Year-end Tax Strategies

Nov 20, 2023

Before your brain goes full holiday-mode, as the year draws to a close, it’s time to consider some savvy end-of-year tax strategies. While it’s always better to plan throughout the year, here are two such strategies: tax loss harvesting and tax bracket stacking, which can help you optimize your tax situation.

Tax Loss Harvesting

Tax Loss Harvesting is a strategy that involves selling securities at a loss to offset a capital gains tax liability. This strategy is typically used to limit the recognition of short-term capital gains, which are generally taxed at a higher federal income tax rate than long-term capital gains. If your losses exceed your gains, up to $3,000 of those losses can be used to reduce your ordinary income. Any losses above $3,000 can be carried forward to the following year. So, if you’ve realized gains from your investments, you might be able to offset them with any losses you’ve incurred. Remember, though, that this strategy should be used in alignment with your overall investment strategy, and not just for tax purposes.

Tax Bracket Stacking

Tax Bracket Stacking is a method of managing your withdrawals from different accounts in a way that keeps you in a lower tax bracket. For W-2 employees, maximizing deductions to tax favored accounts is an easy way to lower your overall income, potentially dropping you into a lower tax bracket.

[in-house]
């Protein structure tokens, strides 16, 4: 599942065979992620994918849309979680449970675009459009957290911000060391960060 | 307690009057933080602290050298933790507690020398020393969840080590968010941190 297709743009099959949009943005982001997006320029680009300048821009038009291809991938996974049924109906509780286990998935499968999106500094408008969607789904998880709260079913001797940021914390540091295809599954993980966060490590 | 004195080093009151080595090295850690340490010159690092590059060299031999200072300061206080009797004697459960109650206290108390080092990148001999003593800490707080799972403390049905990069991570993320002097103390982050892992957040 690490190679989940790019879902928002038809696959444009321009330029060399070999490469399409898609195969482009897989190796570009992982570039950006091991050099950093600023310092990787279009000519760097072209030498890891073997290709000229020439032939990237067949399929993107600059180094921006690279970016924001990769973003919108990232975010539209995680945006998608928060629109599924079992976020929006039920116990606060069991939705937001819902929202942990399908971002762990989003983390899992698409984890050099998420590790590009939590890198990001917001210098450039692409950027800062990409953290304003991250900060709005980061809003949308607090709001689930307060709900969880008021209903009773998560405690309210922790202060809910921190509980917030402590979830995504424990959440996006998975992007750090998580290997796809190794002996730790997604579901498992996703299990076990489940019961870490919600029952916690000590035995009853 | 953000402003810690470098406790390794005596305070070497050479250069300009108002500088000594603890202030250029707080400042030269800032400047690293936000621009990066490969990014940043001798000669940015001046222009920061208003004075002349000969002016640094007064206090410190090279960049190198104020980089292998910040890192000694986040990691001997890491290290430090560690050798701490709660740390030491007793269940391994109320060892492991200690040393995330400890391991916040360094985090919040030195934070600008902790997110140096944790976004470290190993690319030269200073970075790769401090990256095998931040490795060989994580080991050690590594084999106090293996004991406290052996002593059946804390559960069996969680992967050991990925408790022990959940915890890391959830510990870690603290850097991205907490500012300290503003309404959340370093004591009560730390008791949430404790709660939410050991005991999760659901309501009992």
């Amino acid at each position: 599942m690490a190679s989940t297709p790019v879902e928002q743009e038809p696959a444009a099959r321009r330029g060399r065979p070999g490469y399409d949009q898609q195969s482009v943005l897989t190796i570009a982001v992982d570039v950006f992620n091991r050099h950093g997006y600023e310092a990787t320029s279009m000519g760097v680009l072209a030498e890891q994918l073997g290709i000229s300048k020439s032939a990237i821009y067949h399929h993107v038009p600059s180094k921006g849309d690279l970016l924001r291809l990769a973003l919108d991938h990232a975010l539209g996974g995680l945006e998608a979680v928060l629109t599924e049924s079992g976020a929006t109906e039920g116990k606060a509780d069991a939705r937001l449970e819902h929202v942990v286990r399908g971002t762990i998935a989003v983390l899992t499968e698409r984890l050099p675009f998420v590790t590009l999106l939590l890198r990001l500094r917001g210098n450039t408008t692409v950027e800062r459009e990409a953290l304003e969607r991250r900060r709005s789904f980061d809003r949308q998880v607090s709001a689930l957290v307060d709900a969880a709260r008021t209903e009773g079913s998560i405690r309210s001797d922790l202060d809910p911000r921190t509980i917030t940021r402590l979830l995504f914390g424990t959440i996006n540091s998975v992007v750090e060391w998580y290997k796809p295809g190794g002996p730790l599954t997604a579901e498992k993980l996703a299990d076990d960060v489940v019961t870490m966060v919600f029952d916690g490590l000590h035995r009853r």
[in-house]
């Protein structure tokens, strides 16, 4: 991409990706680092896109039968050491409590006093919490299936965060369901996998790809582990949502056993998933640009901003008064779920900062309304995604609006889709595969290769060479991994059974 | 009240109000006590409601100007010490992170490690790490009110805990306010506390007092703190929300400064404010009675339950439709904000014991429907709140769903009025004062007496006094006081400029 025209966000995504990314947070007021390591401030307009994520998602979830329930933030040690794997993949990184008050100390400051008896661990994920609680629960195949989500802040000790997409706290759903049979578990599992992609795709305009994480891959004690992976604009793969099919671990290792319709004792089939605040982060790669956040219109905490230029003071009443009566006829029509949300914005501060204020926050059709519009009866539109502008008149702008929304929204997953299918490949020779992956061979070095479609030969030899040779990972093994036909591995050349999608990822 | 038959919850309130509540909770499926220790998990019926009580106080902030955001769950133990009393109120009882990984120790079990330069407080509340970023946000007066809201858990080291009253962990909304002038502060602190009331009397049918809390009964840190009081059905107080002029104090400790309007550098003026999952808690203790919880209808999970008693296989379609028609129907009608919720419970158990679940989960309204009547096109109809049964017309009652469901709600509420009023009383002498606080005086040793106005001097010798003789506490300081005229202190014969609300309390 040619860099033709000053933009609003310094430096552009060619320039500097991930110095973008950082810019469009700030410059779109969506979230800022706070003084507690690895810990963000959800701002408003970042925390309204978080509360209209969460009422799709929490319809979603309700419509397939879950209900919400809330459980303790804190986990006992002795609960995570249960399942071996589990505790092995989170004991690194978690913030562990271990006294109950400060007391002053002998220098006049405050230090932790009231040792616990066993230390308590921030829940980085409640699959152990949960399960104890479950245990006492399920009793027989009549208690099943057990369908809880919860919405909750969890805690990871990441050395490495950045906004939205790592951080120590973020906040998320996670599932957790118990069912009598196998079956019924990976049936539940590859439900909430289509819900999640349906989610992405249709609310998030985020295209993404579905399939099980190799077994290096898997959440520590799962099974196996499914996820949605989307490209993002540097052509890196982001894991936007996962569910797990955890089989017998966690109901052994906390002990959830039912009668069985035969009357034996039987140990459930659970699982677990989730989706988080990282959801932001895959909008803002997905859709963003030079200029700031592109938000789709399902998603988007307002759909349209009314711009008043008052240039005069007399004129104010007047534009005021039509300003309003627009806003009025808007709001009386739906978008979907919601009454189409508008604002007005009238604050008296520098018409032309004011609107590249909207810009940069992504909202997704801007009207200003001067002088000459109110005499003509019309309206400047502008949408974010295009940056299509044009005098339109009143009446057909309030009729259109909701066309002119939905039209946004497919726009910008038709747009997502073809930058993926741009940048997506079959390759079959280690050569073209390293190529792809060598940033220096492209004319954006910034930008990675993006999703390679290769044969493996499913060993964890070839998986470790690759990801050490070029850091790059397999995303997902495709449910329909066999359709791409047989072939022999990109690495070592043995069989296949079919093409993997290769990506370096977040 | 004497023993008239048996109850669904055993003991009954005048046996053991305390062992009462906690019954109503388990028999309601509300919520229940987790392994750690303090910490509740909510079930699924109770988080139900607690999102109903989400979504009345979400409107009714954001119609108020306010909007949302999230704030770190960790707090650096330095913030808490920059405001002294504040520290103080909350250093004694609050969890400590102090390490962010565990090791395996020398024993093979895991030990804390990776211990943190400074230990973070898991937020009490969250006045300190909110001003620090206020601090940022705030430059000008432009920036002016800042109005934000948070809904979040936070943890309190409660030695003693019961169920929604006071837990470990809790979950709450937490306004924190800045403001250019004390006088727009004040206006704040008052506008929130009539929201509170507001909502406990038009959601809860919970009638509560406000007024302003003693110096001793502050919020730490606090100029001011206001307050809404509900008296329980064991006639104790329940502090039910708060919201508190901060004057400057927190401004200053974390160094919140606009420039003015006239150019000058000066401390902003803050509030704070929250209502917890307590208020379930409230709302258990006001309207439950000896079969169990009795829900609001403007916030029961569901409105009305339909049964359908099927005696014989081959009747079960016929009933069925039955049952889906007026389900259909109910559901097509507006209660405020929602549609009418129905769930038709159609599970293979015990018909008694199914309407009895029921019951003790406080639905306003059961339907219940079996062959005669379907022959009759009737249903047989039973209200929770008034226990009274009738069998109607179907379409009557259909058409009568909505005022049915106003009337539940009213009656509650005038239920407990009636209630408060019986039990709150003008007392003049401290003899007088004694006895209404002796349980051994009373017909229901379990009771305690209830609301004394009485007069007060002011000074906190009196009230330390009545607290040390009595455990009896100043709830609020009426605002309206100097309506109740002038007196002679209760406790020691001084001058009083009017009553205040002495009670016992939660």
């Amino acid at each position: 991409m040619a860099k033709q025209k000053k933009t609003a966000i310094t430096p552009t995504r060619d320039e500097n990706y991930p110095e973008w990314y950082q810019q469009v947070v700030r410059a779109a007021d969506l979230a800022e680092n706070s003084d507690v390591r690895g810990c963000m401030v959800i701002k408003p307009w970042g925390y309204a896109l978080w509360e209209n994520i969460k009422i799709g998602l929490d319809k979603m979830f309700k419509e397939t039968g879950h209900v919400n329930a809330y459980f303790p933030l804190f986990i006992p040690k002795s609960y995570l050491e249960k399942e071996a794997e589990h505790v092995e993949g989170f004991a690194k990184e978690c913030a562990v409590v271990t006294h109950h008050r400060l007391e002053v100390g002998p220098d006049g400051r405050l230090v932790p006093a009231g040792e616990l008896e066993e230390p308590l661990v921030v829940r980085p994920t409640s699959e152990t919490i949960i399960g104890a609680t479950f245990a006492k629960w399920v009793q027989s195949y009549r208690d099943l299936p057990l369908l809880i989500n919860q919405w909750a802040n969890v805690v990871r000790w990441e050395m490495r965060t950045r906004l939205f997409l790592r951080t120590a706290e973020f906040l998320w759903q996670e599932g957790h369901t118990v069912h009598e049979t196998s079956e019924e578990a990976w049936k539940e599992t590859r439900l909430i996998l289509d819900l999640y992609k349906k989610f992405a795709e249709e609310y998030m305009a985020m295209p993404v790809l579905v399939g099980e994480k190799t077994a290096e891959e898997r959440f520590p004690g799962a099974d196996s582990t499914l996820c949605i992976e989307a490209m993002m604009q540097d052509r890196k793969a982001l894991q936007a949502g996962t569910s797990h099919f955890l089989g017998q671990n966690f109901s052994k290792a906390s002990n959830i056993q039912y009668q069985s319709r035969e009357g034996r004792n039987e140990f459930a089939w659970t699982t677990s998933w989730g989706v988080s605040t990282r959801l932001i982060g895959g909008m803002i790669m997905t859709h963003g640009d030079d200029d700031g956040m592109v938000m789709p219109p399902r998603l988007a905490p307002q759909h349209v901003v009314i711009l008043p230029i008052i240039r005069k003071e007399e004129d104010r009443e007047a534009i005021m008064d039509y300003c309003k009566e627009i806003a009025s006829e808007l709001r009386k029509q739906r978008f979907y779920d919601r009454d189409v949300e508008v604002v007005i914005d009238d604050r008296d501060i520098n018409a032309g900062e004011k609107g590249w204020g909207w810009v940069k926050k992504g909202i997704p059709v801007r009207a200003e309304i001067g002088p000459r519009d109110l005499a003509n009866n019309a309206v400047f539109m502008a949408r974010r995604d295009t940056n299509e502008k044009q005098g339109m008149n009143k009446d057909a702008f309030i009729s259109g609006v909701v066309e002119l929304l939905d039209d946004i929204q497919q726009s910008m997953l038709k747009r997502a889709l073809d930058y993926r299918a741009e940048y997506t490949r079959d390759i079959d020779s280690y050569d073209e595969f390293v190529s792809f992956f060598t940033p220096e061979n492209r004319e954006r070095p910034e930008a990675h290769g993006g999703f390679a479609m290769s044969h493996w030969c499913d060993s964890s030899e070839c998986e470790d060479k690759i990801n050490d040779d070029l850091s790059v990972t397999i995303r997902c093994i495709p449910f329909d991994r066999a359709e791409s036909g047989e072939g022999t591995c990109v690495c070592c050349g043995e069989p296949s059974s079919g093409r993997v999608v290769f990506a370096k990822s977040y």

If you have yet to max out your contributions, increasing your contributions to a Health Savings Account (HSA) or a 401(k) can typically be modified before end of year payrolls are run.

For 2023, the maximum contribution limit for an HSA is $3,850 for single-filers and $7,750 for married filing jointly.  If you or your spouse are 55+, you can contribute an additional $1,000 as a catch up contribution.  Note:  both of you can make the $1K additional contribution but they must be to separate accounts.

Maximum contribution limits for a 401(k) in 2023 is $22,500. If you are over 50, or turned 50 in 2023, you can contribute an additional $7,500 for a total of $30,000.  Note that you have to request the additional contribution and it’s not automatic.

For self-employed individuals, it’s important to note that you have a bit more time to contribute to your retirement accounts. You can make contributions right up until the tax filing deadline (usually April 15th), and these contributions can still count towards reducing your taxable income for the previous year.

Talk to a Professional

Remember, these are just general strategies and may not be suitable for everyone’s individual financial situation. If you have questions or need further advice, it’s always a good idea to consult with a financial advisor or accountant. They can provide guidance tailored to your specific circumstances.

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